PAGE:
Muscles don’t work in isolation.
Movements occur as a result of many muscles working together. Thus, it makes sense to train movement patterns and not muscles. Movement pattern If we were to only focus on our “problem areas” we would create instability and ultimately injure ourselves because some muscles would become more developed than others.
Movement pattern training, also called functional training, has many benefits including enhanced coordination and balance. It helps to prevent injuries by ensuring that our workout plans are balanced and makes us focus on all major muscle development. This in turn helps with muscle and strength gains over time.
Movement pattern training are multiple-joint movements and include such actions as squatting, lunging, pushing and pulling, which are the most common movement patterns you engage in throughout your day. The following section describes the most common movements typically used along with exercises that fit these patterns.
Pushing patterns focus on pushing weight away from your body which can either result in a horizontal push or a vertical push. A horizontal push is pushing weight away from you horizontally, such as a dumbbell chest press, and typically emphasizes the chest muscles, shoulders and triceps. A vertical push, which is pushing weight away from you vertically, such as dumbbell shoulder press, tends to put the emphasis on your shoulder muscles.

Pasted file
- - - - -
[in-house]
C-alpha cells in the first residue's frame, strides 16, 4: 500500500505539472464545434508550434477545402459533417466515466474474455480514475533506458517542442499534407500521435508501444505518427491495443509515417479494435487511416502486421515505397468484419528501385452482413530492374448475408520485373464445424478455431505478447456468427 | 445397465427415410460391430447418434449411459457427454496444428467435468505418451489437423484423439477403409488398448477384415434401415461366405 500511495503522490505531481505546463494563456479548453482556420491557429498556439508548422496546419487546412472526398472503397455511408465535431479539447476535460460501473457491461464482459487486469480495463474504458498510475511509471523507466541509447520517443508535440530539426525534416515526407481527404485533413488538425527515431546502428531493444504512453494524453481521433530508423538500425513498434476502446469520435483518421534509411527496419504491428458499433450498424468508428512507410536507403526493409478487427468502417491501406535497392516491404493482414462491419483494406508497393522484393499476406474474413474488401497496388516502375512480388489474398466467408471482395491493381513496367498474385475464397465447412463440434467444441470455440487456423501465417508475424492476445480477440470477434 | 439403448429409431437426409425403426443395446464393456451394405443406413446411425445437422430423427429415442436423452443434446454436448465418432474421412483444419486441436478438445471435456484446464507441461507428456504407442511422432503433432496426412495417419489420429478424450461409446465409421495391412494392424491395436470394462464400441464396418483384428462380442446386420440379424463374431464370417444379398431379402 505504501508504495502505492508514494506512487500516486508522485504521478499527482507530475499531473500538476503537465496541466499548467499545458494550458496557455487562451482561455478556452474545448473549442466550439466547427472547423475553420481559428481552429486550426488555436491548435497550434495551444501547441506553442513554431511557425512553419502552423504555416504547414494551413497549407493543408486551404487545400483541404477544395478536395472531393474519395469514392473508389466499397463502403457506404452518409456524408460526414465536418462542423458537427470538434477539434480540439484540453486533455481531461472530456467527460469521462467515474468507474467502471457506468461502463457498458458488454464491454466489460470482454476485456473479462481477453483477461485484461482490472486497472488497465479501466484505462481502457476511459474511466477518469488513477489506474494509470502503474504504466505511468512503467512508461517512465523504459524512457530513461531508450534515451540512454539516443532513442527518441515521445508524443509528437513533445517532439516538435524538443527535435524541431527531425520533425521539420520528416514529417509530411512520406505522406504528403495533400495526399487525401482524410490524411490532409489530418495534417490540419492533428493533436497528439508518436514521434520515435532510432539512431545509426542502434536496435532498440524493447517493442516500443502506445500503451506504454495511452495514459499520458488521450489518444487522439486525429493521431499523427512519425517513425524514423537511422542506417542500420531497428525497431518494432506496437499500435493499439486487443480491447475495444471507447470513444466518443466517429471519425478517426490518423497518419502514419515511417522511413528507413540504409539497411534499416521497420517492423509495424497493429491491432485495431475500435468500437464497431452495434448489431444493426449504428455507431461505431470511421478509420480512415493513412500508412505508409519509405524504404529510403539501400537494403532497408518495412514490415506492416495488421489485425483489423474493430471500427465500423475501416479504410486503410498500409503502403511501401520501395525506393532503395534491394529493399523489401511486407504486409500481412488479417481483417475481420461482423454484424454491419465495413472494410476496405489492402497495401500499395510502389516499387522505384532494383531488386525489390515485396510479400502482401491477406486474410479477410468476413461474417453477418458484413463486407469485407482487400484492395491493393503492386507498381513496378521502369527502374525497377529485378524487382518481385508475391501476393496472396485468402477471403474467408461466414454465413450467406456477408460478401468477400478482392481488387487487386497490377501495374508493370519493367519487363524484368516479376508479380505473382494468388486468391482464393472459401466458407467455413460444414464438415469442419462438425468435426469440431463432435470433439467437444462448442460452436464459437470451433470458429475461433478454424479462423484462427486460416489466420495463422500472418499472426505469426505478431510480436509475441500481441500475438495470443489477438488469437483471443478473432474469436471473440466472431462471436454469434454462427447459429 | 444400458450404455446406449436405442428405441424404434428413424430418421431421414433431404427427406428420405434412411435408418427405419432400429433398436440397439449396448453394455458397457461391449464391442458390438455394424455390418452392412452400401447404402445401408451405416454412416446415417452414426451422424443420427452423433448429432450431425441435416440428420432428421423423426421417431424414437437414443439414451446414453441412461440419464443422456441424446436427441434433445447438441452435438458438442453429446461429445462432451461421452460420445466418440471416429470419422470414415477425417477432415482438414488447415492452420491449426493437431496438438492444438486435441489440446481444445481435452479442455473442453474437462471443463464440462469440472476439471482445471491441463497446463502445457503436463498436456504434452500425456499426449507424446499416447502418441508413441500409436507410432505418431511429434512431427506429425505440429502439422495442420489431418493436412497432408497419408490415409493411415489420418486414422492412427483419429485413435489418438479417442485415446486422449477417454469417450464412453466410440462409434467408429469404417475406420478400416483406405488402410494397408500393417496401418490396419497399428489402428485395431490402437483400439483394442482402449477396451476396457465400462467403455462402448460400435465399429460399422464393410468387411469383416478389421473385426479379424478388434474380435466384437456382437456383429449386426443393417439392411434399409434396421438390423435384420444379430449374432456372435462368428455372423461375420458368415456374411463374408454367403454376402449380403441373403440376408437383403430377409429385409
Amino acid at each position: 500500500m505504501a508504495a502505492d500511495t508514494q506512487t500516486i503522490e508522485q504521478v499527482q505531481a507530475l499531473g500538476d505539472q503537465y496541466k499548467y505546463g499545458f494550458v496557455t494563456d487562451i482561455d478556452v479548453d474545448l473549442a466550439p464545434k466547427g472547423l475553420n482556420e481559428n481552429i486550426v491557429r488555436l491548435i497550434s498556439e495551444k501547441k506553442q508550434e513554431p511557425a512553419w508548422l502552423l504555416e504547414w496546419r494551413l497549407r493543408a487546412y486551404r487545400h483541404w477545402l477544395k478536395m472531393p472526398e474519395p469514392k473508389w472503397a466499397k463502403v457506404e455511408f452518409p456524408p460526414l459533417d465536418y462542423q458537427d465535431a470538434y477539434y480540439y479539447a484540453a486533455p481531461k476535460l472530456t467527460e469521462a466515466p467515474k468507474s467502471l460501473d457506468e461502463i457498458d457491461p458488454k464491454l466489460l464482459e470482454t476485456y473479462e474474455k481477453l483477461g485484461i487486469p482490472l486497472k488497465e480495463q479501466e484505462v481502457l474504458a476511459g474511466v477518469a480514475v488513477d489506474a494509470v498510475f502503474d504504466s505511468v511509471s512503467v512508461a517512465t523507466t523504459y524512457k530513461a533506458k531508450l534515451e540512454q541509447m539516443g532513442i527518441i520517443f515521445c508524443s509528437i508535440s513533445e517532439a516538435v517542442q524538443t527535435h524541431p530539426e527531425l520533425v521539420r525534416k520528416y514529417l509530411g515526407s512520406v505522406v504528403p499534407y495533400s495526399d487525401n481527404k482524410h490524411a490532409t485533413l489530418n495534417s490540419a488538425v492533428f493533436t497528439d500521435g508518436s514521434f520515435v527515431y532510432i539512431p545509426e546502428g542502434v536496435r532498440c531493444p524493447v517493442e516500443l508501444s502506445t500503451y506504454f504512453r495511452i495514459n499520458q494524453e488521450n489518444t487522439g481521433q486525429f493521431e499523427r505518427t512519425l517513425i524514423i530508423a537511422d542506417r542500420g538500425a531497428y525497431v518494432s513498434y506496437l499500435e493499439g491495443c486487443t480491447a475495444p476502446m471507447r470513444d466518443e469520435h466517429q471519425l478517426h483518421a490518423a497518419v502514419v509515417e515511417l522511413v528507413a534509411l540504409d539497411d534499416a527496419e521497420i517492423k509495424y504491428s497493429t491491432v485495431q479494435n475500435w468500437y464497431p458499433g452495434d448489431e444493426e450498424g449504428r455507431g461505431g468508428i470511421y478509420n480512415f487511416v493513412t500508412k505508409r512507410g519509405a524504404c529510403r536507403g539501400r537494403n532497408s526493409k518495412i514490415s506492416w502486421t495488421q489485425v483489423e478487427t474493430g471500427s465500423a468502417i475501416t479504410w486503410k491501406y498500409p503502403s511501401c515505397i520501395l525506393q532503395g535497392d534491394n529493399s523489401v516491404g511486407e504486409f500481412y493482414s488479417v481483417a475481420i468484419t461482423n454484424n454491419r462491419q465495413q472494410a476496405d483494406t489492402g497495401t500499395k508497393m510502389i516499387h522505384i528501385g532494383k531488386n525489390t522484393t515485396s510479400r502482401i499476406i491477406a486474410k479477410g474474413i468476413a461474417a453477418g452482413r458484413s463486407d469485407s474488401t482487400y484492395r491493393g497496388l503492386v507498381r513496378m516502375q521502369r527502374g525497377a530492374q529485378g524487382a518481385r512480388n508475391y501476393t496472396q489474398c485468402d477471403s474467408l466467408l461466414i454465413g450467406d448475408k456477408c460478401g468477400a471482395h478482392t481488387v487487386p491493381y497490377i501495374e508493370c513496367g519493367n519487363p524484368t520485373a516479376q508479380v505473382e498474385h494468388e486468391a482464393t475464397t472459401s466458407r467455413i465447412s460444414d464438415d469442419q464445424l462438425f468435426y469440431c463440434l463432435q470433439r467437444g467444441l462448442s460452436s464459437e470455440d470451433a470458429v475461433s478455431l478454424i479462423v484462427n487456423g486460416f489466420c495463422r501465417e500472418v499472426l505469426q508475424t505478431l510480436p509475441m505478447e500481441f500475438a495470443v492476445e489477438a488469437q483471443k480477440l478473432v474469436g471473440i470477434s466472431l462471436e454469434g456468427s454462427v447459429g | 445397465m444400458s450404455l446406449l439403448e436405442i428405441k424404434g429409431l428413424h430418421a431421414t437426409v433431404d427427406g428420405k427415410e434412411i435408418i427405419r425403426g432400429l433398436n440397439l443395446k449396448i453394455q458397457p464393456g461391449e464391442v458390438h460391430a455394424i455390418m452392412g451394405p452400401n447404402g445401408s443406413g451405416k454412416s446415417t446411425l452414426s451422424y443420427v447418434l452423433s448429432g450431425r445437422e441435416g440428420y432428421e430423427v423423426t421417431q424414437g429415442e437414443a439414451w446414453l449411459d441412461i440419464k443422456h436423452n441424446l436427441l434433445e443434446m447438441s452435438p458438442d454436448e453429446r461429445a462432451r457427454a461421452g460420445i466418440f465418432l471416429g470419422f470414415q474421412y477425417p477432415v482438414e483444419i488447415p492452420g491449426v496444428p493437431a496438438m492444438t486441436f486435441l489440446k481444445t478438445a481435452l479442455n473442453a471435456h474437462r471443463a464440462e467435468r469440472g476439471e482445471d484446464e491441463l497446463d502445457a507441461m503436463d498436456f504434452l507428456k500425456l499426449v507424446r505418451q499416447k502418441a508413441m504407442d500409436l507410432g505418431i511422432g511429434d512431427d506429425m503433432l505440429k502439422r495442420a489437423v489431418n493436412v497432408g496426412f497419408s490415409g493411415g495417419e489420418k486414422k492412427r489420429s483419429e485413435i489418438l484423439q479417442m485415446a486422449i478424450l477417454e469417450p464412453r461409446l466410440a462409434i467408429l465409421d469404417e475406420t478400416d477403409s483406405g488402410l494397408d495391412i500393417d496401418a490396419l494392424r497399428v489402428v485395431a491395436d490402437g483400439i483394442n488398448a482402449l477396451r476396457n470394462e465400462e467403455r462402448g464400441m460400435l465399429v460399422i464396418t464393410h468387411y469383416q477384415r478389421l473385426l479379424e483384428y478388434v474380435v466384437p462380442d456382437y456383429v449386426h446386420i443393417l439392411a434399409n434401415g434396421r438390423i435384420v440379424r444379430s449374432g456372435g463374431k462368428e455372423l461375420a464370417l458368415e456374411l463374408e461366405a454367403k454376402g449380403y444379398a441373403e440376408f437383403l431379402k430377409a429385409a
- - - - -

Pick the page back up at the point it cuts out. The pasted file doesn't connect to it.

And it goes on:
Exercise examples: pushups, barbell shoulder press, dumbbell incline press, military press, and dumbbell chest press
Pulling motion, which is the opposite of pushing pattern, focuses on bringing the weight in towards you and usually engages your back muscles. There are two types of pulling movements: a vertical pull and a horizontal pull. An example of a vertical pull is a pull-up, which is a very effective exercise for developing your back muscles, and also engages your shoulders, biceps, and even your core. A single arm dumbbell row is an example of a horizontal pulling motion.
Exercise Examples: Pull ups, dumbbell row, seated row, bent over row
We use squats often in our daily lives such as squatting in and out of a chair. A squat is a movement pattern where both your feet are planted on the ground, chest is up, lower back is straight and you bend your legs to lower your body down. The movement is primarily happening at your hips and knees and a basic squat is a knee-dominant pattern that requires coordination of your knees, hips and ankles with a relatively upright spine to perform the movement correctly. The most common reason why people have trouble squatting is because of tight hip flexors or tight calves.
Exercise Examples: Barbell squats, front squats
A lunge is single leg exercise movement that requires one leg to step forward and bend while the other leg remains relatively stationary. A lunge is any time you have a split stance in your movement and occurs even when we do basic movements like walking or running. A lunge requires balance, strength and flexibility. It is a dynamic exercise because you can lunge in any direction with both legs forward, backwards and sideways. To add resistance you can hold dumbbells, barbells or even sandbag on one shoulder to engage the core to a greater degree.
Exercise examples: reverse lunge, forward lunge, stationary lunge (split squat), step up, side lunge
Hope you enjoy the read and try incorporating movement patterns into your workout routines! Contact firstname.lastname@example.org to see how a Curtis Health trainer can help you incorporate movement patterns into your routine.